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ORIGINAL ARTICLE
Year : 2020  |  Volume : 28  |  Issue : 1  |  Page : 89-93

Wound pH and autograft taking in burn wounds: An experimental study


1 Department of Plastic and Reconstructive Surgery, Burns Research Center, Iran University of Medical Sciences, Tehran, Iran
2 Department of General Surgery, Surgical Oncology Research Center, Mashhad University of Medical Sciences, Mashhad, Iran
3 Department of Community Medicine, Clinical Research Development Unit of Akbar Hospital, Mashhad University of Medical Sciences, Mashhad, Iran
4 Department of Surgery, Kurdistan University of Medical Sciences, Sanandaj, Iran
5 Department of Plastic and Reconstructive Surgery, Trauma and Injury Research Center, Iran University of Medical sciences, Tehran, Iran

Correspondence Address:
Dr. Farhang Safarnejad
Department of Surgery, Kurdistan University of Medical Sciences, Sanandaj
Iran
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Source of Support: None, Conflict of Interest: None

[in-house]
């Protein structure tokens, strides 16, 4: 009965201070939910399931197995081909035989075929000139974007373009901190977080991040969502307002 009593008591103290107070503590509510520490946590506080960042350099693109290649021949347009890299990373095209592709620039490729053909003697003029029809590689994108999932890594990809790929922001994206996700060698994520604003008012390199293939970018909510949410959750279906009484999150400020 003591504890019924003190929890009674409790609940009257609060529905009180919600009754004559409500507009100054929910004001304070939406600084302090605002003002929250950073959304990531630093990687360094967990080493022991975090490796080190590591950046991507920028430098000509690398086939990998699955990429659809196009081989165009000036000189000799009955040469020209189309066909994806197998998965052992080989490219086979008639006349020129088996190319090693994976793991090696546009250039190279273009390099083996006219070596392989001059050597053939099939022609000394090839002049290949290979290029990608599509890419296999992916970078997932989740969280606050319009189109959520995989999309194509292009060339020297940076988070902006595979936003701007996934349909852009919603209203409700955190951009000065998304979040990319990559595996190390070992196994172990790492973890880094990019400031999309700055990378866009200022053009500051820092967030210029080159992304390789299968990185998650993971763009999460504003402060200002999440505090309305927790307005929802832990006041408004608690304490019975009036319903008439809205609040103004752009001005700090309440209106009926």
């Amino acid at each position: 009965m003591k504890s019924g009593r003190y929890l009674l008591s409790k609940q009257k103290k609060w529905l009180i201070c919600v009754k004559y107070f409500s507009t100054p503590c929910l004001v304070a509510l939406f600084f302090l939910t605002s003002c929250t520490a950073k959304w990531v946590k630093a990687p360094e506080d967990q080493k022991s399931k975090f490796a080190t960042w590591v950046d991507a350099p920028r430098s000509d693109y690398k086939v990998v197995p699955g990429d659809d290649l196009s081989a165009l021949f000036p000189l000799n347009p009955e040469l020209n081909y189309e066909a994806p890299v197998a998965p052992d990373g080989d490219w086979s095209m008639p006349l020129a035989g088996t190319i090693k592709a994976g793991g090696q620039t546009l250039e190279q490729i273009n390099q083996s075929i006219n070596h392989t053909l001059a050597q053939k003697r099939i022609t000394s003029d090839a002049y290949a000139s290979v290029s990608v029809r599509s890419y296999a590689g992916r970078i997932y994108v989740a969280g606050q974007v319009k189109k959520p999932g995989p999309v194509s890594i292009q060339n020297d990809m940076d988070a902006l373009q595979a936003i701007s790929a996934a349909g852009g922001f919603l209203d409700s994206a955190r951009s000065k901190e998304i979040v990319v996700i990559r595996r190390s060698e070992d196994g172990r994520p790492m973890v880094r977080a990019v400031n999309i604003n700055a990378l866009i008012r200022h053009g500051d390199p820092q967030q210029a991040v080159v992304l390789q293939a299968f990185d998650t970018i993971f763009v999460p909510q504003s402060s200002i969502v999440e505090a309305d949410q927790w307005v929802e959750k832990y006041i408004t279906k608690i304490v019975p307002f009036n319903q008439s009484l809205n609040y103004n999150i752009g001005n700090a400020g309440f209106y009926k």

DOI: 10.4103/ijb.ijb_17_20

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Background: The appropriateness of the wound bed for autograft transplantation is routinely evaluated based on the surgeon's judgment, which might not be reliable in some situations. Therefore, this study was designed to evaluate the association between wound pH, wound temperature, and wound culture results with autograft taking. Materials and Methods: In this prospective, cross-sectional study, the body core temperature, wound pH, and local wound temperature at the beginning of operation and after burn wound excision were measured in 50 patients with burn wounds. Swab culture specimen was obtained from the burn wound after dressing removal and after the completion of wound excision. Autograft taking was evaluated on days 3 and 7 postoperative. Results: There was a statistically significant reverse association between autograft taking on day 3 and wound pH at the beginning of operation (P = 0.016). Besides, there was a statistically significant association between core body temperature and autograft taking on days 3 (P = 0.035) and 7 (P = 0.002). However, there was no significant association between local wound temperature and autograft taking. A positive result for wound culture after excision, even when the colony count was <102, was significantly associated with autograft taking on days 3 and 7. Conclusions: Wound pH measurement after dressing removal in the operation room may be a simple and available modality to evaluate the appropriateness of burn wound for skin autografting.


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